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Nam behind with sanitation targets

Thu, 11 February 2016 22:49
by Rodney Pienaar
News Flash

The Minister of Agriculture, Water and Forestry John Mutorwa says 46.5% of Namibians still defecate in the open due to the lack of proper sanitation facilities, both in urban and rural areas.

Access to improve sanitation is expected to increase from the current 34% to 70% coverage by 2017, as stated in the strategic plan. Water coverage in urban areas is 97.5 % and 75.5% in rural areas, whilst for sanitation, the coverage stands at 73% for urban areas but only at 22.7% for rural areas, the recent Namibia Demographic and Health Survey report showed. “We cannot also ignore the rapid rural-to-urban migration that is going on at the estimated alarming 3.5% per annum.

This has a major impact on water and sanitation service delivery, particularly in urban areas. The challenge now lies with the lack of progress on sanitation, with only 34% of the population having access to improved sanitation as indicated by the survey,” Mutorwa’s speech at the Water and Sanitation Sector Joint Annual Review meeting read.

While the Namibian target for drinking water was met, the target for sanitation was missed dismally. The water supply sector has made commendable achievements, according to the same survey report, as over 87% of households in Namibia have access to improved water supply.

“A number of programme actions to improve access to water and unsure water security have been implemented, amongst others the construction of the Neckartal dam, which is 44% complete; as well as the construction of the Divundu pipeline scheme and water treatment plant, which is 25%complete”, Mutorwa noted.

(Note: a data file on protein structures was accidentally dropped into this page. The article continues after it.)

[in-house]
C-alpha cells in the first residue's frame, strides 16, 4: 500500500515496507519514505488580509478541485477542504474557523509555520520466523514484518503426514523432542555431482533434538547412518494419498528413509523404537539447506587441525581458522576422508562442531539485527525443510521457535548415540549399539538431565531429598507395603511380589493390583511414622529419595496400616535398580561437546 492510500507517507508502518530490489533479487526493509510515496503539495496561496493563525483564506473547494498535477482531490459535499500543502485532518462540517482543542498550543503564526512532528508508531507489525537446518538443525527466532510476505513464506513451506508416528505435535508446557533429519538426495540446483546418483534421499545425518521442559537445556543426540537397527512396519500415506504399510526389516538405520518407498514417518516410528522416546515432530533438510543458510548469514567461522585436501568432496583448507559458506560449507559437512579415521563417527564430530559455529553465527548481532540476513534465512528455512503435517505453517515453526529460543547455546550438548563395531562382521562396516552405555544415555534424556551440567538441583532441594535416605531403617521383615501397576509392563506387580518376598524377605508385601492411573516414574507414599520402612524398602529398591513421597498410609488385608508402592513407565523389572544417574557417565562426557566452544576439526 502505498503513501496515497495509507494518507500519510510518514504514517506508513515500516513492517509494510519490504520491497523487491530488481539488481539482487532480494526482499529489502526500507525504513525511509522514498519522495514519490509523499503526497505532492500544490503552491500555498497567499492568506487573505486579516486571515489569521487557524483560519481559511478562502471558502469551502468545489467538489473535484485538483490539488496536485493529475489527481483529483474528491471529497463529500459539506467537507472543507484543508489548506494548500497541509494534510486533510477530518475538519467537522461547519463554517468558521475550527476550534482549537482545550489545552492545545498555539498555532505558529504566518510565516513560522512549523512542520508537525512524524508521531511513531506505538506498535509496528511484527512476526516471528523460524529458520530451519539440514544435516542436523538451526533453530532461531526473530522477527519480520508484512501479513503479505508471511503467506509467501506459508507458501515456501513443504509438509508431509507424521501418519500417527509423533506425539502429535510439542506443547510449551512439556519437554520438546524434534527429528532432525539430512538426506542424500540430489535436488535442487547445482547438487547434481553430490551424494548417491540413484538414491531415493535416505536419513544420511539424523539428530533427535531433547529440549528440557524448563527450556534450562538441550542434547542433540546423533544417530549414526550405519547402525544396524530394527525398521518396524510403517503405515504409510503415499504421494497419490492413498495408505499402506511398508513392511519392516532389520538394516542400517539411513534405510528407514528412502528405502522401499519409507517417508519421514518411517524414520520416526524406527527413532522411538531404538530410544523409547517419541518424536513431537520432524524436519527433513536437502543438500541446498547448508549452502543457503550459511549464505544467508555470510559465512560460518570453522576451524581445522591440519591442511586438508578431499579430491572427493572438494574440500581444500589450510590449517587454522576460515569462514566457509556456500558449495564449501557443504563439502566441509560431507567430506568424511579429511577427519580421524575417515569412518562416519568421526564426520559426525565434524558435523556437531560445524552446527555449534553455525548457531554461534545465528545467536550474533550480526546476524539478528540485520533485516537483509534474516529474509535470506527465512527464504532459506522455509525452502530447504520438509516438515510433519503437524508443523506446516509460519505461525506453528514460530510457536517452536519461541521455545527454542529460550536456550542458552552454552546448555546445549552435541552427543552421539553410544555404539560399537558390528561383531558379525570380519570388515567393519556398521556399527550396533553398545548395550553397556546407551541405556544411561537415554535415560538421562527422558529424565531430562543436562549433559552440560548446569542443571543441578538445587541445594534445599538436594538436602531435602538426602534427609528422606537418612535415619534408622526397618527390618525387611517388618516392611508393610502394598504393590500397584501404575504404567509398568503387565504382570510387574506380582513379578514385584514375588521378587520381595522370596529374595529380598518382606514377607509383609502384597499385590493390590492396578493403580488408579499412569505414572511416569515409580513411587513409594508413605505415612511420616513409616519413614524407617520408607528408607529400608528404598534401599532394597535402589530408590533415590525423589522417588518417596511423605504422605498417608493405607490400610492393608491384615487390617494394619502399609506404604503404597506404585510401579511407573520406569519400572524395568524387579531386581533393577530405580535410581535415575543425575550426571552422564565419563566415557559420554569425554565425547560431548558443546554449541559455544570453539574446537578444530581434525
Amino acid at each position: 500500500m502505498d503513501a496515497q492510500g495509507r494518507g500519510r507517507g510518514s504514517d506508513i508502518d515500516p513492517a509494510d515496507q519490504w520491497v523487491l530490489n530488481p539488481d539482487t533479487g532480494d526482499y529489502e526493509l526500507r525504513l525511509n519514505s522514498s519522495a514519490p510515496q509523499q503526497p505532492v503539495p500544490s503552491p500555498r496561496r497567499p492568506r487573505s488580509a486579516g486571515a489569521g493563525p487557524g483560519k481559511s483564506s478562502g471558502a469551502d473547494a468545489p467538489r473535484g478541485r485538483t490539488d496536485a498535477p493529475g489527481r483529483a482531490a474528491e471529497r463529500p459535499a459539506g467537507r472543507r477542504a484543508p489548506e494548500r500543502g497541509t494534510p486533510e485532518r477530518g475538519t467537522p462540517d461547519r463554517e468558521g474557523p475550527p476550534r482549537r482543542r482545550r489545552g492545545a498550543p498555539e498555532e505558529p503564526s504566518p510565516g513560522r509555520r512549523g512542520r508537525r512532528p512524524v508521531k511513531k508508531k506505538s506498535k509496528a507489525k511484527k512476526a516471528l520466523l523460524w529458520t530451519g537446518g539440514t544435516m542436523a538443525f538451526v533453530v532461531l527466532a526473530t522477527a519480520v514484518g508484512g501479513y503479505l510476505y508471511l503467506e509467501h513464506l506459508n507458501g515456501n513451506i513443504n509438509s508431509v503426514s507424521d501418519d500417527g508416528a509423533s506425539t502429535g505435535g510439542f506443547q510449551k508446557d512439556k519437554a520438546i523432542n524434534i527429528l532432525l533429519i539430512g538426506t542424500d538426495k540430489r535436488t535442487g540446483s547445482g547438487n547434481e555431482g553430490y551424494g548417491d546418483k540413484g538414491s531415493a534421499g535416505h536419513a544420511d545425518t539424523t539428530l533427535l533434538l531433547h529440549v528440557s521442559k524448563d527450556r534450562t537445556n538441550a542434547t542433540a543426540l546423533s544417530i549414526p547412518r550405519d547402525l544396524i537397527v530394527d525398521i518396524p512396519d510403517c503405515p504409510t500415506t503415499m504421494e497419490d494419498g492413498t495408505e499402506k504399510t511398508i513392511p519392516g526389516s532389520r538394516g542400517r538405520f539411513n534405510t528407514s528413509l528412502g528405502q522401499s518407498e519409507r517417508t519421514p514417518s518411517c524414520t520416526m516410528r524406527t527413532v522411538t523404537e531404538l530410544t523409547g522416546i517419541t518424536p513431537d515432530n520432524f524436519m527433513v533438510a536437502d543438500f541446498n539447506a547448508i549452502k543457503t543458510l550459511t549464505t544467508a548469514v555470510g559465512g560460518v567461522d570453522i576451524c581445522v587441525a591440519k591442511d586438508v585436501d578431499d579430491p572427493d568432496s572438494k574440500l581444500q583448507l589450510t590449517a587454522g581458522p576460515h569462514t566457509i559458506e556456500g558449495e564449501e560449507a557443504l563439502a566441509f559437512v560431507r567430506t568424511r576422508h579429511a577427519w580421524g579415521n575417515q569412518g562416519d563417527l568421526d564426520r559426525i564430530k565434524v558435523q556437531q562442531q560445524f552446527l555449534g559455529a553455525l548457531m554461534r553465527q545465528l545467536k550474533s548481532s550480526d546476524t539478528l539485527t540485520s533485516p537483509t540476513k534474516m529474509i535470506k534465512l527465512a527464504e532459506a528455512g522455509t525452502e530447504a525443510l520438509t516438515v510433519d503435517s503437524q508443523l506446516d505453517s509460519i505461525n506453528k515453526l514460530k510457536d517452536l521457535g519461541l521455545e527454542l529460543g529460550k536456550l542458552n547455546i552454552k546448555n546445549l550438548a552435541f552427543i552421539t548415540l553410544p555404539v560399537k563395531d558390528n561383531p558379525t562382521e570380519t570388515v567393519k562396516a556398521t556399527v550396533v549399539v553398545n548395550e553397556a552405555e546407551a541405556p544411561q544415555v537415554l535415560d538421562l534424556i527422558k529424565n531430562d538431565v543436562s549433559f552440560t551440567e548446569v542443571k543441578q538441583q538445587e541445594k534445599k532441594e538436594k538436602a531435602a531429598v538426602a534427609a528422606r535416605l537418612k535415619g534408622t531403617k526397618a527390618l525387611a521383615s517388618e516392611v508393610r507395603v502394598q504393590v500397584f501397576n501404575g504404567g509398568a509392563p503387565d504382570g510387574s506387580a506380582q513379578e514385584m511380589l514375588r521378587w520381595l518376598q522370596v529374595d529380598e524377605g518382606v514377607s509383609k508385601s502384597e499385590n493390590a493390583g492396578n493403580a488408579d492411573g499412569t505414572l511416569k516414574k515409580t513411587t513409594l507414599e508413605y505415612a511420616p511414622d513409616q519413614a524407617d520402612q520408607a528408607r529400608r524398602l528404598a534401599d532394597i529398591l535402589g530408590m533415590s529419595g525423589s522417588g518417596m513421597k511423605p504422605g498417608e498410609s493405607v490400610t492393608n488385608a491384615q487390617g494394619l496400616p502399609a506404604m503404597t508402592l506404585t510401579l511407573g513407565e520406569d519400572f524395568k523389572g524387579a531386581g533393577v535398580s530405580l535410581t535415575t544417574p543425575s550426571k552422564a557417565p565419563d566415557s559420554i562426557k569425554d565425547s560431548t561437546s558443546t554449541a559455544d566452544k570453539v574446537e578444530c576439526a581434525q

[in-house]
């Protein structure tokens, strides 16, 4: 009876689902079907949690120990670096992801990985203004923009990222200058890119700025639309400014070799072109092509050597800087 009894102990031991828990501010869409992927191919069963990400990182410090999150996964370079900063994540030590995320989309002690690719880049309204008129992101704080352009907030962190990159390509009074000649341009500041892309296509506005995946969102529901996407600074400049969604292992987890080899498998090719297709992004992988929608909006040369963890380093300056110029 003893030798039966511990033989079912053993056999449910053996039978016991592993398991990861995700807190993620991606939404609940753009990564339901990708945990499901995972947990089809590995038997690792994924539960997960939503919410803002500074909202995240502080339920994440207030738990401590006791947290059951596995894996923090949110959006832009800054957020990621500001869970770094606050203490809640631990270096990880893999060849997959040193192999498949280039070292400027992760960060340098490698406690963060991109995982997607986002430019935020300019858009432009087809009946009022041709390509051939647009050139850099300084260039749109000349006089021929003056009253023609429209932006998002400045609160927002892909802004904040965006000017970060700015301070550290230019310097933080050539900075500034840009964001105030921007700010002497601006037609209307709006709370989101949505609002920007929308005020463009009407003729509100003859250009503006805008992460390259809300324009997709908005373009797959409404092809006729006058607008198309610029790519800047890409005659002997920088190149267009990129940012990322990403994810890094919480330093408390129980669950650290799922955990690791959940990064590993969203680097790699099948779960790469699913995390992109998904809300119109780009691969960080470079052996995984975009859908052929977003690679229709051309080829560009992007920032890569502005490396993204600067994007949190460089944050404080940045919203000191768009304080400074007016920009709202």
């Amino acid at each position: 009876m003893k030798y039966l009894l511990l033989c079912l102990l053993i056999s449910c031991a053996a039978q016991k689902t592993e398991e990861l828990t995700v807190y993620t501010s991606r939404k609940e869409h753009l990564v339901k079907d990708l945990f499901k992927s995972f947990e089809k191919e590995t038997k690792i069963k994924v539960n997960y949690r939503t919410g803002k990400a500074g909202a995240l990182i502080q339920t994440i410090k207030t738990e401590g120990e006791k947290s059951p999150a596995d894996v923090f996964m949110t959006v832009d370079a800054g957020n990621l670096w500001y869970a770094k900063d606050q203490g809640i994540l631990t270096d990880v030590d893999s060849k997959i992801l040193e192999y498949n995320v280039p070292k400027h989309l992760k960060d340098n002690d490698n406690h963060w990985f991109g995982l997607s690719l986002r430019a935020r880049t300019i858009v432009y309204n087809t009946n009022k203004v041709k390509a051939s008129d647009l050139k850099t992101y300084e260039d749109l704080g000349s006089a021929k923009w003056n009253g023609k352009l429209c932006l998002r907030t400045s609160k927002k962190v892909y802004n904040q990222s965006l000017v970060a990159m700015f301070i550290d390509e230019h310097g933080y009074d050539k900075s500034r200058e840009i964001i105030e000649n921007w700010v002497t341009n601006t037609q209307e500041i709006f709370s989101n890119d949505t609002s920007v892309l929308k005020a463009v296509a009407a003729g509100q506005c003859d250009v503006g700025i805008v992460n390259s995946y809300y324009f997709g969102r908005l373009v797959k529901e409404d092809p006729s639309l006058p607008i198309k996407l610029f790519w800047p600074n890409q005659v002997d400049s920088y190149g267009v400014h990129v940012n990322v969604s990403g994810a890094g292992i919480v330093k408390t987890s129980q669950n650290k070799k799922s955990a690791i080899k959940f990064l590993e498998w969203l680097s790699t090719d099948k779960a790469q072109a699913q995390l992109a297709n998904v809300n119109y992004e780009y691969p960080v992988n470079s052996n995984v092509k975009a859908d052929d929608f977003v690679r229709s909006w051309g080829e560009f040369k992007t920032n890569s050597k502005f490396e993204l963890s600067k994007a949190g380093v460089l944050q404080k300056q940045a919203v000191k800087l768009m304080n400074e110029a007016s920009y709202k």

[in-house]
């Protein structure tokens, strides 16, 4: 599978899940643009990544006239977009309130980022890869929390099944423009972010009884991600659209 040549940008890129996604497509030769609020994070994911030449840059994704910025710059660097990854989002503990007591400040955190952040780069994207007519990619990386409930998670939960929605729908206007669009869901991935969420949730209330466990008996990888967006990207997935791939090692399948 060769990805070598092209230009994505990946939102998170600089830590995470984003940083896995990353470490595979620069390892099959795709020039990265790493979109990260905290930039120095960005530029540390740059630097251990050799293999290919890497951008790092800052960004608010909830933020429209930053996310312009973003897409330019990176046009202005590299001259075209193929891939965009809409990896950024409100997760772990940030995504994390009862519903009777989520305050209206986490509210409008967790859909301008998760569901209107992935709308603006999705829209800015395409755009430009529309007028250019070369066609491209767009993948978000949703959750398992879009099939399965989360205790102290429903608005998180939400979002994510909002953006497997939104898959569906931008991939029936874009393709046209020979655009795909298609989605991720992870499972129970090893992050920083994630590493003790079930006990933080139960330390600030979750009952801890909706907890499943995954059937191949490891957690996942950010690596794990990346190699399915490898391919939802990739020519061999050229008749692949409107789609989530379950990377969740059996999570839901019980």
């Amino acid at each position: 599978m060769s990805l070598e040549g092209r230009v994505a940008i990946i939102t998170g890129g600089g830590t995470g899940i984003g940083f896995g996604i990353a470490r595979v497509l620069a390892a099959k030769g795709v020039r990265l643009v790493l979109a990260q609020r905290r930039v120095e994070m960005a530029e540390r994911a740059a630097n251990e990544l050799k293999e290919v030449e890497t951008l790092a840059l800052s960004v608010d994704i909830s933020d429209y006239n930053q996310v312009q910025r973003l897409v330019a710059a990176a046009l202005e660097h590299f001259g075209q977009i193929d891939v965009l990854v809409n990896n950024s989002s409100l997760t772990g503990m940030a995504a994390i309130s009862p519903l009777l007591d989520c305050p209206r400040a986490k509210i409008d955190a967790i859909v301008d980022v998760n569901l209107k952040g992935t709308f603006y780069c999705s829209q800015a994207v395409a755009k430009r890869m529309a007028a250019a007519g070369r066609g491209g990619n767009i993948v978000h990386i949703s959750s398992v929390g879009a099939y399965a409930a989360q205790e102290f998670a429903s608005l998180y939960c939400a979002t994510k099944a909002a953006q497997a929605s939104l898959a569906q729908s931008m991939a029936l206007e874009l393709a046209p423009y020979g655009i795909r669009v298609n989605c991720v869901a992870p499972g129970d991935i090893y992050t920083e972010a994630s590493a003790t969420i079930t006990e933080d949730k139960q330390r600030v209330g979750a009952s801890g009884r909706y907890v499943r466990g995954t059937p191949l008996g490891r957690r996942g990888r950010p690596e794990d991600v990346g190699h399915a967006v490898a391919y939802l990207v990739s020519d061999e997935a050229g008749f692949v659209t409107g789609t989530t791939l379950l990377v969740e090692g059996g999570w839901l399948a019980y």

Under the present climate variability, water stress is already high, and climate change adds more urgency for action as floods, drought and water scarcity remain threats over the years in Namibia. Without improved water resource development and management, progress towards poverty reduction targets and sustainable development with all its economic, social and environmental dimensions will be jeopardized.

"Experience from Namibia and elsewhere has already shown that simply constructing toilets or offering subsidies for construction is not an effective way to improve sanitation,” Mutorwa added.

He then called on all stakeholders, including the Ministry of Finance, to place due value and accord the proper status upon the water and sanitation portfolio so that the sector realises reasonably proportionate resources’ allocation for the execution of new capital projects and the maintenance of existing ones.